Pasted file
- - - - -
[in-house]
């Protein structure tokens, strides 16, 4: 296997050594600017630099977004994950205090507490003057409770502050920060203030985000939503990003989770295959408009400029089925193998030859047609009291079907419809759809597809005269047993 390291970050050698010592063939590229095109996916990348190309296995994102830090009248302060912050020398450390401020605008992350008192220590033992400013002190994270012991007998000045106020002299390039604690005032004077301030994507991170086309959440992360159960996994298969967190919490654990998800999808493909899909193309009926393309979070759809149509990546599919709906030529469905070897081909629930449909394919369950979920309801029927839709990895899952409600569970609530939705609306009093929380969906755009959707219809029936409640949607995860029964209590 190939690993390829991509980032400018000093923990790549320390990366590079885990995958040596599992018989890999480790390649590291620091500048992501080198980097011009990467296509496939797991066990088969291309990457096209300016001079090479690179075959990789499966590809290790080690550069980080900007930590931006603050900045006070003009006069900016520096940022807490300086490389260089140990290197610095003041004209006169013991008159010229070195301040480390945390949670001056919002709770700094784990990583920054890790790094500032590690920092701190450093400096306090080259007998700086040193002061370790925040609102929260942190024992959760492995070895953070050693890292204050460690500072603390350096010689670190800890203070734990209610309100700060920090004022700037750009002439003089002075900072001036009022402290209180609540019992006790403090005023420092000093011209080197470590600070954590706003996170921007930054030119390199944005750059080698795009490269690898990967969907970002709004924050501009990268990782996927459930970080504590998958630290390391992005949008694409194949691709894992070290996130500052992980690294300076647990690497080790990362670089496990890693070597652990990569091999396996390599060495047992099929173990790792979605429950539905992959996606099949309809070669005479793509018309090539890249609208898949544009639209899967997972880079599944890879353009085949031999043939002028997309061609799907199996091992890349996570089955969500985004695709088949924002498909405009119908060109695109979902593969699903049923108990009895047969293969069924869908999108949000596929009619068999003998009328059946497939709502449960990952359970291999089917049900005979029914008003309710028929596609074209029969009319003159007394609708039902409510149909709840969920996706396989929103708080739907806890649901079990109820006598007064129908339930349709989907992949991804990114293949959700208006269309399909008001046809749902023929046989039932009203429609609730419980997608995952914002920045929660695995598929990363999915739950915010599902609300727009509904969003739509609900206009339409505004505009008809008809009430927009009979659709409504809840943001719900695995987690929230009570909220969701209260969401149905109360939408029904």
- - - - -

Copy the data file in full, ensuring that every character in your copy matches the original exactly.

[in-house]
């Protein structure tokens, strides 16, 4: 296997050594600017630099977004994950205090507490003057409770502050920060203030985000939503990003989770295959408009400029089925193998030859047609009291079907419809759809597809005269047993 390291970050050698010592063939590229095109996916990348190309296995994102830090009248302060912050020398450390401020605008992350008192220590033992400013002190994270012991007998000045106020002299390039604690005032004077301030994507991170086309959440992360159960996994298969967190919490654990998800999808493909899909193309009926393309979070759809149509990546599919709906030529469905070897081909629930449909394919369950979920309801029927839709990895899952409600569970609530939705609306009093929380969906755009959707219809029936409640949607995860029964209590 190939690993390829991509980032400018000093923990790549320390990366590079885990995958040596599992018989890999480790390649590291620091500048992501080198980097011009990467296509496939797991066990088969291309990457096209300016001079090479690179075959990789499966590809290790080690550069980080900007930590931006603050900045006070003009006069900016520096940022807490300086490389260089140990290197610095003041004209006169013991008159010229070195301040480390945390949670001056919002709770700094784990990583920054890790790094500032590690920092701190450093400096306090080259007998700086040193002061370790925040609102929260942190024992959760492995070895953070050693890292204050460690500072603390350096010689670190800890203070734990209610309100700060920090004022700037750009002439003089002075900072001036009022402290209180609540019992006790403090005023420092000093011209080197470590600070954590706003996170921007930054030119390199944005750059080698795009490269690898990967969907970002709004924050501009990268990782996927459930970080504590998958630290390391992005949008694409194949691709894992070290996130500052992980690294300076647990690497080790990362670089496990890693070597652990990569091999396996390599060495047992099929173990790792979605429950539905992959996606099949309809070669005479793509018309090539890249609208898949544009639209899967997972880079599944890879353009085949031999043939002028997309061609799907199996091992890349996570089955969500985004695709088949924002498909405009119908060109695109979902593969699903049923108990009895047969293969069924869908999108949000596929009619068999003998009328059946497939709502449960990952359970291999089917049900005979029914008003309710028929596609074209029969009319003159007394609708039902409510149909709840969920996706396989929103708080739907806890649901079990109820006598007064129908339930349709989907992949991804990114293949959700208006269309399909008001046809749902023929046989039932009203429609609730419980997608995952914002920045929660695995598929990363999915739950915010599902609300727009509904969003739509609900206009339409505004505009008809008809009430927009009979659709409504809840943001719900695995987690929230009570909220969701209260969401149905109360939408029904």